Social concepts

2017-07-29T05:04:35+03:00[Europe/Moscow] en true Protestant work ethic, Revolution, Authority, Norm (social), Legitimacy (political), Social constructionism, Good and evil, Social rights (social contract theory), Power (social and political), Oppression, Secularization, Liberty, Common sense, Rechtsstaat, Fraternity (philosophy), Value criticism, Face-to-face (philosophy), Gemeinschaft and Gesellschaft, Civic virtue flashcards Social concepts
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  • Protestant work ethic
    The Protestant work ethic (or Puritan work ethic) is a concept in theology, sociology, economics and history which emphasizes that hard work, discipline and frugality are a result of a person's subscription to the values espoused by the Protestant faith, particularly Calvinism, in contrast to the focus upon religious attendance, confession, and ceremonial sacrament in the Roman Catholic tradition.
  • Revolution
    A revolution (from the Latin revolutio, "a turn around") is a fundamental change in political power or organizational structures that takes place in a relatively short period of time when the population rises up in revolt against the current authorities.
  • Authority
    The word authority (derived from the Latin word auctoritas) can be used to mean the right to exercise power given by the State (in the form of government, judges, police officers, etc.), or by academic knowledge of an area (someone that can be an authority on a subject).
  • Norm (social)
    From a sociological perspective, social norms are informal understandings that govern the behavior of members of a society.
  • Legitimacy (political)
    In political science, legitimacy is the right and acceptance of an authority, usually a governing law or a régime.
  • Social constructionism
    Social constructionism or the social construction of reality (also social concept) is a theory of knowledge in sociology and communication theory that examines the development of jointly constructed understandings of the world that form the basis for shared assumptions about reality.
  • Good and evil
    In religion, ethics, philosophy and psychology "good and evil" is a very common dichotomy.
  • Social rights (social contract theory)
    Social rights are those rights arising from the social contract, in contrast to natural rights which arise from the natural law, but before the establishment of legal rights by positive law.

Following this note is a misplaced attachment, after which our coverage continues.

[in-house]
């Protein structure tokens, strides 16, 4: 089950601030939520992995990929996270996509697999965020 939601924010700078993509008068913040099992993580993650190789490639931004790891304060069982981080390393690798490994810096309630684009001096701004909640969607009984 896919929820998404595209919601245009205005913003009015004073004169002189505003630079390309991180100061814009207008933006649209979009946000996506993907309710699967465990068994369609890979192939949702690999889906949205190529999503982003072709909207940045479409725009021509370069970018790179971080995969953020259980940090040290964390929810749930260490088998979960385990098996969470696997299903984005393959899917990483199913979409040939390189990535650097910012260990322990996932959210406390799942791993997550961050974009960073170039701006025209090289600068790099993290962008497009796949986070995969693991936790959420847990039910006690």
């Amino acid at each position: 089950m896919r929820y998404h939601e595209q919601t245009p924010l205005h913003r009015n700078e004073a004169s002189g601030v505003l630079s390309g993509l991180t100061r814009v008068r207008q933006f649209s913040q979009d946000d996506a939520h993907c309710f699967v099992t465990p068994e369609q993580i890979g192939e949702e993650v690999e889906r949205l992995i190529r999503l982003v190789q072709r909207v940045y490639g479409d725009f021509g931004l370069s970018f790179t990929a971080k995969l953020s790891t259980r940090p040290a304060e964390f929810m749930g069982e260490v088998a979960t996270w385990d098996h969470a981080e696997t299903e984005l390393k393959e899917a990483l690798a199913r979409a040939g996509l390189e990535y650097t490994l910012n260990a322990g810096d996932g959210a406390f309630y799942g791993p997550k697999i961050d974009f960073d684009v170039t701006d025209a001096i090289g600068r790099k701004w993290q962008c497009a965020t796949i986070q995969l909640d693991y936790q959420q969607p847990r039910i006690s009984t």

• Power (social and political)
    In social science and politics, power is the ability to influence or outright control the behavior of people.
  • Oppression
    Social oppression is the socially supported mistreatment and exploitation of a group of individuals.
  • Secularization
    Secularization is the transformation of a society from close identification with religious values and institutions toward nonreligious values and secular institutions.
  • Liberty
    (For other uses, see Liberty (disambiguation).) Liberty, in philosophy, involves free will as contrasted with determinism.
  • Common sense
    Common sense is a basic ability to perceive, understand, and judge things that is shared by ("common to") nearly all people and can reasonably be expected of nearly all people without need for debate.
  • Rechtsstaat
    Rechtsstaat is a doctrine in continental European legal thinking, originating in German jurisprudence, that can be translated as "legal state", "state of law", "state of justice", "state of rights", or "state based on justice and integrity".
  • Fraternity (philosophy)
    In philosophy, fraternity is a kind of ethical relationship between people, which is based on love and solidarity.
  • Value criticism
    Value criticism (in German Wertkritik) is a branch of post-Marxism which criticizes capitalistic society.
  • Face-to-face (philosophy)
    The face-to-face relation (French: rapport de face à face) is a concept in the French philosopher Emmanuel Lévinas' thought on human sociality.
  • Gemeinschaft and Gesellschaft
    Gemeinschaft (German pronunciation: [ɡəˈmaɪnʃaft]) and Gesellschaft ([ɡəˈzɛlʃaft]), generally translated as "community and society", are categories which were used by the German sociologist Ferdinand Tönnies in order to categorize social ties into two dichotomous sociological types which define each other.
  • Civic virtue
    Civic virtue is the cultivation of habits of personal living that are claimed to be important for the success of the community.